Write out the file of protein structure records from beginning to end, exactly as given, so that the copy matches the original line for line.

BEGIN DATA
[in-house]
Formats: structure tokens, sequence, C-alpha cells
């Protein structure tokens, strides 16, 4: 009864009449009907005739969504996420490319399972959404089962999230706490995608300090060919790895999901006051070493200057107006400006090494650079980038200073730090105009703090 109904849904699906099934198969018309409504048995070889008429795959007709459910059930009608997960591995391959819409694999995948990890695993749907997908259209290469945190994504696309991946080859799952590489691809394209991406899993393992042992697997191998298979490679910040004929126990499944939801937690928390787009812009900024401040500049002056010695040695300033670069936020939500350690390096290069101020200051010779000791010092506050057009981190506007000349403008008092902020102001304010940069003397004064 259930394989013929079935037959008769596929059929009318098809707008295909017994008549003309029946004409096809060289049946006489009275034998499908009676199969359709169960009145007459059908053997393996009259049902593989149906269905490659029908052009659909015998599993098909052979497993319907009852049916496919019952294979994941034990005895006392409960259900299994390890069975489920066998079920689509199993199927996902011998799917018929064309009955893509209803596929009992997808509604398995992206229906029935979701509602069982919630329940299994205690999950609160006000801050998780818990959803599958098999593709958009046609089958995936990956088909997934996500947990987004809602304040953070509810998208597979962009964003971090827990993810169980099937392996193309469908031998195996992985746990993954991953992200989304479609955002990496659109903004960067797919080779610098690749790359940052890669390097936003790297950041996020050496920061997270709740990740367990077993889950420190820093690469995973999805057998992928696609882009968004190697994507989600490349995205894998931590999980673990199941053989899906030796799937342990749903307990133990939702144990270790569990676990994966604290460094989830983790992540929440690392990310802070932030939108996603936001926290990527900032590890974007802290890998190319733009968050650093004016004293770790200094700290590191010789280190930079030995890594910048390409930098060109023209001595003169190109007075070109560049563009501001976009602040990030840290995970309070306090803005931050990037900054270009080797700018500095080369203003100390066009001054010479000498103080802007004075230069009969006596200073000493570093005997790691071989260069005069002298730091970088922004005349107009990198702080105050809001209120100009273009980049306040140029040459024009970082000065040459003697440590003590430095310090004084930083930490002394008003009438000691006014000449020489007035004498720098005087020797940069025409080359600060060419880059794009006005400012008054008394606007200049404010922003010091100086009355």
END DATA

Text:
[in-house]
Formats: structure tokens, sequence, C-alpha cells
């Protein structure tokens, strides 16, 4: 009864009449009907005739969504996420490319399972959404089962999230706490995608300090060919790895999901006051070493200057107006400006090494650079980038200073730090105009703090 109904849904699906099934198969018309409504048995070889008429795959007709459910059930009608997960591995391959819409694999995948990890695993749907997908259209290469945190994504696309991946080859799952590489691809394209991406899993393992042992697997191998298979490679910040004929126990499944939801937690928390787009812009900024401040500049002056010695040695300033670069936020939500350690390096290069101020200051010779000791010092506050057009981190506007000349403008008092902020102001304010940069003397004064 259930394989013929079935037959008769596929059929009318098809707008295909017994008549003309029946004409096809060289049946006489009275034998499908009676199969359709169960009145007459059908053997393996009259049902593989149906269905490659029908052009659909015998599993098909052979497993319907009852049916496919019952294979994941034990005895006392409960259900299994390890069975489920066998079920689509199993199927996902011998799917018929064309009955893509209803596929009992997808509604398995992206229906029935979701509602069982919630329940299994205690999950609160006000801050998780818990959803599958098999593709958009046609089958995936990956088909997934996500947990987004809602304040953070509810998208597979962009964003971090827990993810169980099937392996193309469908031998195996992985746990993954991953992200989304479609955002990496659109903004960067797919080779610098690749790359940052890669390097936003790297950041996020050496920061997270709740990740367990077993889950420190820093690469995973999805057998992928696609882009968004190697994507989600490349995205894998931590999980673990199941053989899906030796799937342990749903307990133990939702144990270790569990676990994966604290460094989830983790992540929440690392990310802070932030939108996603936001926290990527900032590890974007802290890998190319733009968050650093004016004293770790200094700290590191010789280190930079030995890594910048390409930098060109023209001595003169190109007075070109560049563009501001976009602040990030840290995970309070306090803005931050990037900054270009080797700018500095080369203003100390066009001054010479000498103080802007004075230069009969006596200073000493570093005997790691071989260069005069002298730091970088922004005349107009990198702080105050809001209120100009273009980049306040140029040459024009970082000065040459003697440590003590430095310090004084930083930490002394008003009438000691006014000449020489007035004498720098005087020797940069025409080359600060060419880059794009006005400012008054008394606007200049404010922003010091100086009355």